Frank William Boreham 1871-1959

Frank William Boreham 1871-1959
A photo F W Boreham took of himself in 1911

Saturday, August 25, 2007

Boreham on The Silence of God

There came a woman to Jesus who prostrated herself before Him, and asked Him in agony and tears to help her. "And He answered her never a word" That is the mystery. It has baffled many. The awful silence of God…

For silence does not mean inactivity any more than noise means power. Hume tells us that, immediately before the Battle of Hastings, the English camps were filled with shouting and revelry whilst an awful silence brooded over the Normans. The silence that reigned along the British battle-line before Trafalgar has been the repeated subject of comment. And the most distinguished hero that European Protestantism ever claimed was known by the significant title of "William the Silent."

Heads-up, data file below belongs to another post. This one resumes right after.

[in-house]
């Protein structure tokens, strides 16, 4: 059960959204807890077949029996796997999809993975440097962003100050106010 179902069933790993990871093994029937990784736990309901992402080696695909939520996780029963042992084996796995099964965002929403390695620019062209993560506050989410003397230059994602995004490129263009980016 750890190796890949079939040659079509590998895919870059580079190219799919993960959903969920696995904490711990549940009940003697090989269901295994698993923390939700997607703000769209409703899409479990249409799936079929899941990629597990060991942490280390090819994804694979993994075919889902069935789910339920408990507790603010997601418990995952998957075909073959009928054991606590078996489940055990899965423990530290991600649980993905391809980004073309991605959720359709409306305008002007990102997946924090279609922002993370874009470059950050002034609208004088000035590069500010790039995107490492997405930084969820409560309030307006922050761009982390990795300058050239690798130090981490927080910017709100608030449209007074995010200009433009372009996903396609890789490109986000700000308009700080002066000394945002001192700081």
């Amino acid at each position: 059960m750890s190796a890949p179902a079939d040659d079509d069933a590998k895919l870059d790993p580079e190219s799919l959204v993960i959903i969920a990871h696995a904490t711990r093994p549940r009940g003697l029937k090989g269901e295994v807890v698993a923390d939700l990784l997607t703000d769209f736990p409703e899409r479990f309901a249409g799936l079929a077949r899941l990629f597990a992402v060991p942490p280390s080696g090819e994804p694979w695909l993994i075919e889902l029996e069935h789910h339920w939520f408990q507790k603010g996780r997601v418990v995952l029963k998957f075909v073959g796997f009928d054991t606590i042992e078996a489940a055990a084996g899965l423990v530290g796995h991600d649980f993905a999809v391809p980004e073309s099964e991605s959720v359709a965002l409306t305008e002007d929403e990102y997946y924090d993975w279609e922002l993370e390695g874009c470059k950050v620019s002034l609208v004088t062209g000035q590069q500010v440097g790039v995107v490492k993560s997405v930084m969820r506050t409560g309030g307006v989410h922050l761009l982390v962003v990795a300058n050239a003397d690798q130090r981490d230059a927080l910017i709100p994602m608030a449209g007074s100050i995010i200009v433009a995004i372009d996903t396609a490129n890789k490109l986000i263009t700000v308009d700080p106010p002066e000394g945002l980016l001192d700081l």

The quietest room in a Lancashire cotton-mill is the engine-room. It is called the "power room." A river steamer on the Thames is brought to her moorings amid the wildest shoutings and the vilest imprecations between the captain and the handful of men that form his crew. A ten thousand ton liner is berthed at Liverpool docks without the slightest shouting or confusion.

Men make more noise in one hour's work in the harvest field than God's rain and sunshine and heat and cold have made in producing the crops that they harvest.

A man makes more noise in clearing the snow off his front path than the sun makes in melting a million tons of it. God is so wonderfully silent because God is so wonderfully active.

For all practical purposes a whisper is enough. The truth of a whisper is as great as the truth of a shout. A whisper from God is enough to tell me that God is; it is enough to tell me that God cares for me, for God whispers to me.

Frank William Boreham, ‘The Whisper of God’, The Whisper of God and Other Sermons (London: Arthur H Stockwell, 1902), 16-18 selected portions.

Image: “A (wo)man makes more noise in clearing the snow…”